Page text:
Yes, what is a modern grrrrlll to do?

I just finished reading Maureen Dowd’s somewhat depressing essay on feminism in the Sunday Times Magazine. I’m sure this is going to be one of the more blogged-over things in the feminist blogosphere, but I felt compelled to write about it anyway.

I’m an old-school feminist. I’m not really sure how that happened, as I feel pretty cutting-edge, but I guess I’ve been left behind by those who want to roll back the issues of the women’s movement, so that someone else will pay for their dinner. It’s upsetting that the victories of the women’s movement are so often reduced to half-measures in this way–well, they didn’t win total pay equity in the 60s & 70s, so I guess I’ll just give up and let him pay for my vacation. I mean, what social justice movement ever won EVERY demand it was fighting for? None. In the words of a former co-worker of mine, “that’s why they call it the struggle, and not the picnic.”

Elizabeth from Half-Changed World had an interesting post last weekend about marriage & compromise, including the following:

I’ve written here before about Rhonda Mahoney’s book “Kidding Ourselves.” She applies the logic of game theory to compromise in marriage and argues that that the stronger an individual’s fallback position is, the better deal they can negotiate with their partner. So, if you can make a credible threat of leaving your partner — if you have the skills to support yourself, a decent hope of getting a new partner, a good chance of getting the custody arrangement you’d prefer — you’ll be better off even while married. Thus, many feminist women are suddenly unhappy with the division of labor in their relationships following the birth of a baby because they’ve been hit by a double whammy: the amount of total work that needs to be done has increased dramatically just when they’ve given up much of their credible threat of walking out.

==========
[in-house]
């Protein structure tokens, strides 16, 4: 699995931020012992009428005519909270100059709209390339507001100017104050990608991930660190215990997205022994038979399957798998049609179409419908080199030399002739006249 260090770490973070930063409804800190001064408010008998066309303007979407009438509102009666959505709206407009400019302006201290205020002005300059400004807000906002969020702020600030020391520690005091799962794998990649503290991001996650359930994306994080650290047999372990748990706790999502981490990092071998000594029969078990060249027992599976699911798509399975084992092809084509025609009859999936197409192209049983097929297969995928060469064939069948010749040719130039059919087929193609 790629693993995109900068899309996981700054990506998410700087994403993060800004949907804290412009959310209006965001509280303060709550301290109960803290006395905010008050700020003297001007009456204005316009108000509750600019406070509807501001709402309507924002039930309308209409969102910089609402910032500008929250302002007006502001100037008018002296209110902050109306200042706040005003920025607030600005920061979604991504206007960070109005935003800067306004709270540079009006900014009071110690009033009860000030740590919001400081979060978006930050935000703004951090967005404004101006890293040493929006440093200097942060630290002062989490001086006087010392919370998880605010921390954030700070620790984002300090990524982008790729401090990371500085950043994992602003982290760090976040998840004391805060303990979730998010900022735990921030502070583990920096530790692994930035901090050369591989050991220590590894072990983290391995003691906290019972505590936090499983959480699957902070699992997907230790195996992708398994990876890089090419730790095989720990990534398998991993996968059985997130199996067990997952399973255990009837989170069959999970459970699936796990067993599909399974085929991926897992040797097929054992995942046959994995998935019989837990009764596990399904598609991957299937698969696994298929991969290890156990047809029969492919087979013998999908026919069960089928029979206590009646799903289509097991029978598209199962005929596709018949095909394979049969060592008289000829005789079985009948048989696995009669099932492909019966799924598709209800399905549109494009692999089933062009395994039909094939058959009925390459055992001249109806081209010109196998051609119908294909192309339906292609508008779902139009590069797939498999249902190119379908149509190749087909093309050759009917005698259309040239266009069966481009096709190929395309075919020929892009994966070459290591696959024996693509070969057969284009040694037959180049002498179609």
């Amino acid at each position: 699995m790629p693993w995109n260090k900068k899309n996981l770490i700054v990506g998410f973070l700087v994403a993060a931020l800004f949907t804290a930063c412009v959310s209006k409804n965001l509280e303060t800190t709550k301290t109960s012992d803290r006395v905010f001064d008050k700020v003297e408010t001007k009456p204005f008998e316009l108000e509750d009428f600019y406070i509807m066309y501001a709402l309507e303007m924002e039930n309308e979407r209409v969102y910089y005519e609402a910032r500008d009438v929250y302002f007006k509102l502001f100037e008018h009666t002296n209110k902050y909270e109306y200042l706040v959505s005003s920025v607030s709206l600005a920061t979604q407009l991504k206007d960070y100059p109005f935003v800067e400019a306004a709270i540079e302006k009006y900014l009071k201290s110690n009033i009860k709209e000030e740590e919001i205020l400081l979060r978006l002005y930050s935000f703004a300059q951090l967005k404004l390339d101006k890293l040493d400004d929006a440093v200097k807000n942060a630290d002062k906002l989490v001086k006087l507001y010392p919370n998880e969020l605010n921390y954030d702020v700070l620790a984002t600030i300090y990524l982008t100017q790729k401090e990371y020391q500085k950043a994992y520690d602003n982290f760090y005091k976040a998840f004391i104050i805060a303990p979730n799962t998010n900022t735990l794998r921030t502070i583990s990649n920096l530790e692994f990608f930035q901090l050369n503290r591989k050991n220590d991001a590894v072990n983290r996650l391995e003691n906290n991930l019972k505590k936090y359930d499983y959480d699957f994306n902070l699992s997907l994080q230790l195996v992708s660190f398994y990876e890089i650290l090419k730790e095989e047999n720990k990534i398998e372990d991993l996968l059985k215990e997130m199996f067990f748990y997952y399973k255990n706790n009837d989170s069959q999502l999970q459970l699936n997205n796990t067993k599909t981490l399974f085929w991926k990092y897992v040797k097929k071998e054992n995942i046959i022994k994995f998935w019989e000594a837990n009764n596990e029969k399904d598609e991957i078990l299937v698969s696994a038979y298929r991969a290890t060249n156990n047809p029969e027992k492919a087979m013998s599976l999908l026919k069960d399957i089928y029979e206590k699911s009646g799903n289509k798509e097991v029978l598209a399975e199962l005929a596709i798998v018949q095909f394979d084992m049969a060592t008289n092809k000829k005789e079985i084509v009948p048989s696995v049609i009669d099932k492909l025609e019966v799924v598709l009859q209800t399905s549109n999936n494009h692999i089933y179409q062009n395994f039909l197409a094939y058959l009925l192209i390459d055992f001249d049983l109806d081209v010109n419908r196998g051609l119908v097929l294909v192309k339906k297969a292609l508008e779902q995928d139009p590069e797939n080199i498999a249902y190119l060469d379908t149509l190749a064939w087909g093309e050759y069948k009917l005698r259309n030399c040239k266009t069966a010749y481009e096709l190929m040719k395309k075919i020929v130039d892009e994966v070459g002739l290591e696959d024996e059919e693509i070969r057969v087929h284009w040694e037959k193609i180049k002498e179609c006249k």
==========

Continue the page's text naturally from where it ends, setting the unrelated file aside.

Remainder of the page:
It’s an interesting post to me, because I think that one of the things that people forget about the women’s movement is that there was a lot more on the table than pay equity & abortion rights. There were things like access to child care, and ending domestic violence & sexual harassment in the workplace, and affirmative action in college enrollment. We’ve won a lot of things that increase our ‘credible threat’ of leaving our husbands, because forty years ago, if your husband was beating on you or raping you every day, it was really hard to get anyone in power to make him stop doing it. It wasn’t even a crime in some places. And forty years ago if you wanted to leave your abusive husband and get a job to support yourself and your kids, you might not be able to find childcare for your kids while you were working. And forty years ago, if you wanted to go to college so that you could make enough money to support yourself and your kids, you might not be able to. Victories like that have mattered to a lot of women. The irony is that Dowd talks about a previous Times article (about women at Yale deciding to be stay-at-home moms) without even mentioning that the fact that those women are at Yale at all (especially in large numbers) is a victory that feminists won.